1969 Rewind: Game Eighty


Date:  Sunday, July 6.

Batting stars:  Harmon Killebrew was 3-for-4 with a two-run homer (his twenty-third) and scored twice.  Cesar Tovar was 2-for-3 with a double and a walk.  Tony Oliva was 2-for-4 with a double.  Johnny Roseboro was 2-for-4.

Pitching star:  Ron Perranoski pitched two shutout innings, giving up a hit and a walk.

Opposition stars:  Sal Bando was 2-for-4 with a walk and two RBIs.  Reggie Jackson was 1-for-3 with a double and two walks, scoring twice.  Dick Green was 1-for-4 with a home run (his eighth) and a walk.  Danny Cater was 1-for-5 with a three-run homer, his fifth.

The game:  Oakland scored two in the first inning, as Green walked, Jackson doubled, and Bando delivered a two-out two-run single.  The Twins opened the third with a double and a single, but did not score.  In the fourth, however, the Twins evened the score as Killebrew singled, Rich Reese brought home a run with a single-plus-error, and Roseboro had an RBI single.

The Athletics went right back into the lead in the fifth.  Ted Kubiak singled, Jackson walked, and Cater hit a two-out three-run homer, putting Oakland up 5-2.  It went to 6-2 in the seventh when Green led off the inning with a home run.

The Twins made their move in the bottom of the seventh.  Leo Cardenas was hit by a pitch, went to second on a wild pitch, and scored on Tovar's single.  Graig Nettles pinch-hit and walked, putting men on first and second.  A pair of productive ground outs brought home a run and left a man on third.  Oliva then came through with an RBI single and Killebrew hit a two-run homer, giving the Twins their first lead of the game at 7-6.

That was all they would need.  The Athletics put together a two-out threat in the eighth, when Tommie Reynolds singled and Ted Kubiak walked, but Dick Green hit into a force out.  Oakland went down in order in the ninth.

WP:  Joe Grzenda (3-1).  LP:  Rollie Fingers (3-5).  S:  Ron Perranoski (15).

Notes:  Tovar was in center field and Ted Uhlaender in left.  Uhlaender had been almost exclusively a center fielder up to this point.  One assumes Billy Martin felt his defense was lacking--I frankly don't understand defensive statistics well enough to know if that feeling was justified.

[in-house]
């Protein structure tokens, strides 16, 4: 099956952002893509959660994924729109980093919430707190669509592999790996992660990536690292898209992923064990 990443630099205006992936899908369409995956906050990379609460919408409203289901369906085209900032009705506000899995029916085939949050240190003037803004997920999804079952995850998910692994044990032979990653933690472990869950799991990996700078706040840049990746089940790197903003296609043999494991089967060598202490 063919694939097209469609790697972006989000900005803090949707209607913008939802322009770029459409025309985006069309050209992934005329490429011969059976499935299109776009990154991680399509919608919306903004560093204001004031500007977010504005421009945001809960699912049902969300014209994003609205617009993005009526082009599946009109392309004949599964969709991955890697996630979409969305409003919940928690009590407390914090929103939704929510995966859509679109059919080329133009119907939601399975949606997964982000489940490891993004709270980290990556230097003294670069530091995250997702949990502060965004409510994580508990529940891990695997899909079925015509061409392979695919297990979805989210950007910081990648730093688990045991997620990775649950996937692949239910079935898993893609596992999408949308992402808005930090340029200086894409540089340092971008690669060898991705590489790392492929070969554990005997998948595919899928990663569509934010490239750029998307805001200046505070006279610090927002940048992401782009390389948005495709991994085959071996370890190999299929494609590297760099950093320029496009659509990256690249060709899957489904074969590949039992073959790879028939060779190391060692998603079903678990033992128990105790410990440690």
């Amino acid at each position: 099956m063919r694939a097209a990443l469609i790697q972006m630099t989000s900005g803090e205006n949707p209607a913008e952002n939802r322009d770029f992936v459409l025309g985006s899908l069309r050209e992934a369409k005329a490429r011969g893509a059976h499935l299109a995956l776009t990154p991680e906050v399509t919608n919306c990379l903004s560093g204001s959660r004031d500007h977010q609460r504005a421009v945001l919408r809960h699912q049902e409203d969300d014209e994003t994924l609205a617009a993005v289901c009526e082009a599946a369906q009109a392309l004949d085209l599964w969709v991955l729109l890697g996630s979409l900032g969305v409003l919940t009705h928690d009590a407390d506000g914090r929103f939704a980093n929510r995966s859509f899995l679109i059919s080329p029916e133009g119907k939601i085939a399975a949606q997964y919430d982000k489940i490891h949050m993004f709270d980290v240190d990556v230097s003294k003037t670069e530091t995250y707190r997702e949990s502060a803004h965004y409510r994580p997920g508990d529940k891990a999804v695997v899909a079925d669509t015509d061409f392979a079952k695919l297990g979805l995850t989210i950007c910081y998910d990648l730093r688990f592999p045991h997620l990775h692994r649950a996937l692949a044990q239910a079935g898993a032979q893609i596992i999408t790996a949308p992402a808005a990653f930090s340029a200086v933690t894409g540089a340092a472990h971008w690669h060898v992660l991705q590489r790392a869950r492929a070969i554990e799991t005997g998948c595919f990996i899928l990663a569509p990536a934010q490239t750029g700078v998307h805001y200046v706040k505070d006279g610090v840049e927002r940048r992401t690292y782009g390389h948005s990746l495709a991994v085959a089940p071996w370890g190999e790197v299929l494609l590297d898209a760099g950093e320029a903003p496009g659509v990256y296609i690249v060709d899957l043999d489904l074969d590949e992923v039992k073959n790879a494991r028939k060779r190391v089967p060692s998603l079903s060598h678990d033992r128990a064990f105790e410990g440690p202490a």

Carew was 0-for-4 and his average fell to .357.  Since June 28 his average had fallen twenty-five points.  Oliva raised his average to .328.  Rich Reese was 1-for-4 and was batting .316.

Neither starting pitcher did much.  Dave Boswell pitched five innings, giving up five runs on five hits and five walks and striking out--four.  Blue Moon Odom did well for six innings, but his line is six innings, five runs (four earned). six hits, one walk and five strikeouts.

Rollie Fingers gave up two runs on two hits in one inning.  He was a twenty-two-year-old rookie in 1969, and not the star that he would one day become.  He was a good pitcher right from the start, though.  He made sixty appearances in 1969 (eight starts) and went 6-7, 3.71, 1.32 WHIP.  He had twelve saves, which led the team.  Others with a significant number of saves for Oakland were Paul Lindblad (9) and Lew Krausse (7).  They only had thirty-six saves as a team.  Fingers' record as a starter was not good--2-4, 5.04, 1.50 WHIP.  His career record as a starter was better, but still nothing to get excited about--7-17, 4.32, 1.33 WHIP.  His career numbers as a reliever are 107-101, 341 saves, 2.73, 1.13 WHIP.  I think it's safe to say that keeping him in the bullpen was a wise decision.

Record:  The Twins were 46-34, in first place in the American League West, two games ahead of Oakland.  The series sweep gave them three wins in a row and seven in their last eight games.

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